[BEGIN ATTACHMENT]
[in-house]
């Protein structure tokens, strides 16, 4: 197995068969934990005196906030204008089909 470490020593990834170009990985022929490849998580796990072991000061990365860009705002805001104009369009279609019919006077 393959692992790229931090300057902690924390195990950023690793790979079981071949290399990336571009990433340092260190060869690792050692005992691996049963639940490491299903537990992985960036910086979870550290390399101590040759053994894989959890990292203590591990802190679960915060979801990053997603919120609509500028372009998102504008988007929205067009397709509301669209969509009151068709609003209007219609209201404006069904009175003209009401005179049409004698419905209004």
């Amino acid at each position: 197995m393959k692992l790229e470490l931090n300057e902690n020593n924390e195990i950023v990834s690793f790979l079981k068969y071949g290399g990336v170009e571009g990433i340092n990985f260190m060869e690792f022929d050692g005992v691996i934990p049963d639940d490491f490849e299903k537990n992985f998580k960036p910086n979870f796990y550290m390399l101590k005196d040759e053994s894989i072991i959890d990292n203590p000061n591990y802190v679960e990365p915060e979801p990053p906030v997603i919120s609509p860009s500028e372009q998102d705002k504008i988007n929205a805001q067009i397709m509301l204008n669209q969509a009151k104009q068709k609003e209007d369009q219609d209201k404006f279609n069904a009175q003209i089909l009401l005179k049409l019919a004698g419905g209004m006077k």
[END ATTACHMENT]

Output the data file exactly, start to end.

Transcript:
[in-house]
């Protein structure tokens, strides 16, 4: 197995068969934990005196906030204008089909 470490020593990834170009990985022929490849998580796990072991000061990365860009705002805001104009369009279609019919006077 393959692992790229931090300057902690924390195990950023690793790979079981071949290399990336571009990433340092260190060869690792050692005992691996049963639940490491299903537990992985960036910086979870550290390399101590040759053994894989959890990292203590591990802190679960915060979801990053997603919120609509500028372009998102504008988007929205067009397709509301669209969509009151068709609003209007219609209201404006069904009175003209009401005179049409004698419905209004």
């Amino acid at each position: 197995m393959k692992l790229e470490l931090n300057e902690n020593n924390e195990i950023v990834s690793f790979l079981k068969y071949g290399g990336v170009e571009g990433i340092n990985f260190m060869e690792f022929d050692g005992v691996i934990p049963d639940d490491f490849e299903k537990n992985f998580k960036p910086n979870f796990y550290m390399l101590k005196d040759e053994s894989i072991i959890d990292n203590p000061n591990y802190v679960e990365p915060e979801p990053p906030v997603i919120s609509p860009s500028e372009q998102d705002k504008i988007n929205a805001q067009i397709m509301l204008n669209q969509a009151k104009q068709k609003e209007d369009q219609d209201k404006f279609n069904a009175q003209i089909l009401l005179k049409l019919a004698g419905g209004m006077k």